Superstar mezzo-soprano Cecilia Bartoli says her next album, due out this fall, will focus on Baroque works that have a connection to Rome, her beloved hometown. The disc, which was recorded with conductor Marc Minkowski and the Musiciens du Louvre, includes music by Handel, Caldara, and Scarlatti that was written during a tumultuous but artistically fertile period in Rome's history. Bartoli will be hoping for a repeat of the enormous critical and commercial success she scored with her last album, which was devoted to music by Salieri. The Salieri disc was a revelation to music-lovers who only knew the composer as Mozart's nemesis in the play and movie Amadeus, and it garnered prestigious awards in Belgium, Japan, Germany, and the U.K.
Bartoli, who is appearing in Rossini's Il Turco in Italia at Covent Garden in May and June, ramps up her tour schedule this fall with a series of concert appearances in the United States that coincide with the release of the new album. In October, the mezzo will appear in Berkeley, Davis, and Los Angeles, California, as well as Chicago, New York, Boston and Washington.
China's equivalent of the Grammys—the Chinese Music Media Awards—have added a Best Classical Artist category for the first time this year, and piano phenom Lang Lang is one of the nominees. The spiky-haired 22-year-old is competing against composers Chen Qigang and Huang Zi, violinist Huang Bin, and cellist Wang Jian. Lang is an international sensation and a hero back home, thanks in part to a flamboyant style that generates buzz everywhere he goes. Although his idiosyncratic interpretations rile critics, Lang's playfulness and his frequent appearances in non-traditional venues have won him a huge following and helped make his discs best-sellers. Lang has performed on NBC's Tonight show and he will be featured in episodes of the children's television program Sesame Street on May 18, June 15, July 13, and August 25. But he isn't neglecting his concert career: composer Jennifer Higdon is working on a concerto for him, and he is performing with the Philadelphia Orchestra and its music director, Christoph Eschenbach, throughout this month, both in Philadelphia and on tour in the Far East.
Soprano Anna Netrebko, 34, is the subject of not one but two fawning new celebrity bios published in Europe. The books, both by German journalists, portray the Russian-born singer in the breathless prose of Hollywood fan magazines, mixing "banal facts" and manufactured hype, according to one German newspaper. The books are likely to find readers among the legions who are smitten with opera's glamour girl. Netrebko, whose DVDs are marketed like pop music videos, enthralls fans with both her voice and her own personal Cinderella story. Born in a small Russian town, Netrebko was cleaning floors at the St. Petersburg's Mariinsky Theater to pay her way through the conservatory when conductor Valery Gergiev discovered her. In 2004, Netrebko added to her fairy tale mystique by playing herself in the Disney movie The Princess Diaries 2. Despite her pop-star aura, the diva has insisted she will never cross over into popular music. Her upcoming engagements are certainly serious: She will appear in Rigoletto in London in June and plans to spend August at the Salzburg Festival singing the demanding role of Violetta in La traviata.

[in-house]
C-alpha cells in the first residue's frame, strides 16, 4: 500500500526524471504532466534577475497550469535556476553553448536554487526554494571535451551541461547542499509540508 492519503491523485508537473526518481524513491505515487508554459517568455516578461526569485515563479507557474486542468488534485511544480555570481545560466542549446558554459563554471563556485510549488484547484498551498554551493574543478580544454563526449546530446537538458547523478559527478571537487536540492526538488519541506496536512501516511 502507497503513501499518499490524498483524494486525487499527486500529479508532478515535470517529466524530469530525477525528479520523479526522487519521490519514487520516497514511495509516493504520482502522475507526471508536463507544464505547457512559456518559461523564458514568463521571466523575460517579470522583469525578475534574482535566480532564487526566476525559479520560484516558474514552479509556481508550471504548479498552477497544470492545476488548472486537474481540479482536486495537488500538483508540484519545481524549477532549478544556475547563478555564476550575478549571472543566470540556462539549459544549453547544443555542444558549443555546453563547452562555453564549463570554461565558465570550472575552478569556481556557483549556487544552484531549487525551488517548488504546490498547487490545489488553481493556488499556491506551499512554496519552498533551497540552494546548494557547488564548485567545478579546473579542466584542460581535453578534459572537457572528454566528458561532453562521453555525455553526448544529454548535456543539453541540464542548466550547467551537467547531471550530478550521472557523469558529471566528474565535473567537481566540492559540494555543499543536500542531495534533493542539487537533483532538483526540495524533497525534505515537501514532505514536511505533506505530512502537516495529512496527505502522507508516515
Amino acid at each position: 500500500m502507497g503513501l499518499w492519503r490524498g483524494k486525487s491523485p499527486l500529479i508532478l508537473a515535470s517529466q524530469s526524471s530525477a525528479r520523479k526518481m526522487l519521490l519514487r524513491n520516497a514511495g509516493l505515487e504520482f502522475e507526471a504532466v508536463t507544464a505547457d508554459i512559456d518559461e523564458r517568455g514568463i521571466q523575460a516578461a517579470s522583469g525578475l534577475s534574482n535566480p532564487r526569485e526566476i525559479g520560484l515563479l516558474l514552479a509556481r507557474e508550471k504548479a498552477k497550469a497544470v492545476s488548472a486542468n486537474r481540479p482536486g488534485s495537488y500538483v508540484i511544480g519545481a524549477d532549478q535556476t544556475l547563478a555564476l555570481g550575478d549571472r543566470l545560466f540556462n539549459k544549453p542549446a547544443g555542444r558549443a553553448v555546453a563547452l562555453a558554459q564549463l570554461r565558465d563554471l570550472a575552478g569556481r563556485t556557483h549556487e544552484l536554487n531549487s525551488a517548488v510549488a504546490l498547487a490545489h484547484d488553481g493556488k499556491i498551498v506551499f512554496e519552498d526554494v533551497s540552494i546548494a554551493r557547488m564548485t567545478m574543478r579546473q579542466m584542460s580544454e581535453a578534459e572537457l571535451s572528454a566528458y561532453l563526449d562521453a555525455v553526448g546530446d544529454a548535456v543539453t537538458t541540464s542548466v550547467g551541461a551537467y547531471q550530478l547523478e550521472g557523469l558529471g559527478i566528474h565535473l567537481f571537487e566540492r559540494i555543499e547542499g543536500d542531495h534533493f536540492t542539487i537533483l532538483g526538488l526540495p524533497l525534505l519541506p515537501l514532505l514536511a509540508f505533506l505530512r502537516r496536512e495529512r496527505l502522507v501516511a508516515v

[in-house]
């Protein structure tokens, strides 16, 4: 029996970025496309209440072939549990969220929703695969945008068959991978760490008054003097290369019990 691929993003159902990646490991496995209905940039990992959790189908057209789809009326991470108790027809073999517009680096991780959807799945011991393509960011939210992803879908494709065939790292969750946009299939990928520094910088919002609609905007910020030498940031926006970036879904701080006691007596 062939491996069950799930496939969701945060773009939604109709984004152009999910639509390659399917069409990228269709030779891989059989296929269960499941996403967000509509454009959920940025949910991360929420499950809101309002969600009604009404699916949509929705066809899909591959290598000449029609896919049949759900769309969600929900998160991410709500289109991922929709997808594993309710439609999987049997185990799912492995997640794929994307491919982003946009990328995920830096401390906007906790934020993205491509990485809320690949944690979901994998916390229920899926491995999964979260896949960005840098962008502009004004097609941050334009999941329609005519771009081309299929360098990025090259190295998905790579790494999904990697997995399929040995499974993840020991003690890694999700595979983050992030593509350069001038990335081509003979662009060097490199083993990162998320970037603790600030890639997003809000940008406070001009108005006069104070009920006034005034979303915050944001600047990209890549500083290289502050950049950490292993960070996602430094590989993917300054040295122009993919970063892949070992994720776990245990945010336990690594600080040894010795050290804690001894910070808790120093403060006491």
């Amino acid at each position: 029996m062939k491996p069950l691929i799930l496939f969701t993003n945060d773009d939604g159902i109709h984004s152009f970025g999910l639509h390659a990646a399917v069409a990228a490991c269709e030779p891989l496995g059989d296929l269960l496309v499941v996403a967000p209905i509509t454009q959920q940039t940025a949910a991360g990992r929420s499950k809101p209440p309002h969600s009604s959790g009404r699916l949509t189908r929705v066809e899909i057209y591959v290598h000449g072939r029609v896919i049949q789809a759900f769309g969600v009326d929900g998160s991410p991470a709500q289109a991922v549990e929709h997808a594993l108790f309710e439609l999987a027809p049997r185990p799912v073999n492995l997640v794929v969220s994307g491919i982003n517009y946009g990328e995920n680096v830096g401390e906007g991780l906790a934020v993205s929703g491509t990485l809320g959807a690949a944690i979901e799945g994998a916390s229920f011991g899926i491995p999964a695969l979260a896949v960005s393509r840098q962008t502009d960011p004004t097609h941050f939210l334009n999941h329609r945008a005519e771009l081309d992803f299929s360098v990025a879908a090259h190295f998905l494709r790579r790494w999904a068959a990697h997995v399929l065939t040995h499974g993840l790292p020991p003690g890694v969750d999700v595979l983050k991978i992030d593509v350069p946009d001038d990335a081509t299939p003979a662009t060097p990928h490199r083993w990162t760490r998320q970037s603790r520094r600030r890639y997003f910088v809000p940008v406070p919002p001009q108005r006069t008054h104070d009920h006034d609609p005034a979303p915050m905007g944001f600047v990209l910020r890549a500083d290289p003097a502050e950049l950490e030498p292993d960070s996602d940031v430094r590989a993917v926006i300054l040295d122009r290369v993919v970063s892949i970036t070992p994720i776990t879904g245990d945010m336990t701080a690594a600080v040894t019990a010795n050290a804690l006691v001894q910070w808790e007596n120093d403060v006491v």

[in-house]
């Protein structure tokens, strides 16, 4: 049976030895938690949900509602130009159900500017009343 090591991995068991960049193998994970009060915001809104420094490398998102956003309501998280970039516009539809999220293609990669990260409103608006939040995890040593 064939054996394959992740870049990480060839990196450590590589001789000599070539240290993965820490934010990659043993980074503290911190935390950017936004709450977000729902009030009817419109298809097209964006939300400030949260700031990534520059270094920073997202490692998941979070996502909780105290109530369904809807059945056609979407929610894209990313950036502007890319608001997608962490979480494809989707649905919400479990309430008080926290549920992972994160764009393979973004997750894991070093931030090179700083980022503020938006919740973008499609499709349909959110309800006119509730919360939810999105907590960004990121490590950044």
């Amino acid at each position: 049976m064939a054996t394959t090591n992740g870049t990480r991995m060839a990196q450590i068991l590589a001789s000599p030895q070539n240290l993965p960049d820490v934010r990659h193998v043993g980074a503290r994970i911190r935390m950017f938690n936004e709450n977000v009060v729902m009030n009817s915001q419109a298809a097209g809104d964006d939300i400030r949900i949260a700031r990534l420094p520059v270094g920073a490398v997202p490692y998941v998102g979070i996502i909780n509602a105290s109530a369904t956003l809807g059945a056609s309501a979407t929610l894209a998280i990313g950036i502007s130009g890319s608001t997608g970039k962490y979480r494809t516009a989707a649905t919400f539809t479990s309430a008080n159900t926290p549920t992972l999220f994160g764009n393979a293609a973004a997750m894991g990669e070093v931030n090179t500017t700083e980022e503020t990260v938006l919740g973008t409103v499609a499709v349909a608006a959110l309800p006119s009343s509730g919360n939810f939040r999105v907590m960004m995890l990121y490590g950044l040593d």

The Houston Grand Opera wraps up its 50th-anniversary season this month and bass-baritone Bryn Terfel, making his debut with the esteemed company, is stealing the show. Terfel, singing one of his signature roles, Verdi's Falstaff, has been dominating the stage and mesmerizing audiences, prompting the Houston Chronicle to declare, "Terfel is the man." The season-ending performances of Falstaff are part of a triumphant spring for both Terfel and the HGO. In addition to singing in Falstaff, Terfel joined stars such as Elton John and Roger Moore in a gala anniversary concert on April 30. Besides singing a selection from Wagner's Tannh‹user, Terfel appeared with one of the gala's headliners, soprano Ren_e Fleming, for "Bess You is My Woman Now" from Gershwin's Porgy and Bess. The event netted the HGO $2.5 million.
All of this is good news to fans of the Welsh bass-baritone, who were concerned this winter when vocal problems forced Terfel to cancel several performances in England. Meanwhile, Terfel could score another triumph this month. He is in the running for three awards in the Classical Brits, including Male Artist of the Year. The awards will be presented at the Royal Albert Hall in London on May 25.
The remarkable percussionist Evelyn Glennie plans to spend July and August performing in some Britain's most beautiful and historic churches. Her recital tour will build on the last summer's successful Concerts in Churches series. Before visiting the British countryside, however, Glennie has a series of engagements in North America, during which she will present several major premieres. Glennie just wrapped up a stint with the Los Angeles Philharmonic, where she is a resident artist, and will be in Vancouver May 20 and 21 to perform Bright Sheng's new Colors of Crimson for marimba and orchestra. She will also perform a free recital in New York on June 26 as part of the Free for All at Town Hall series before jetting to the Aspen Music Festival, where she is scheduled present the U.S. premiere of Spirit Voices by Steven Stucky, the winner of the 2005 Pulitzer Prize for composition. Along the way, in early June, she'll make a quick stop in Massachusetts to pick up an honorary degree from Williams College. Glennie, who plays an amazing array of percussion instruments, is profoundly deaf and speaks frequently about the needs of people with disabilities.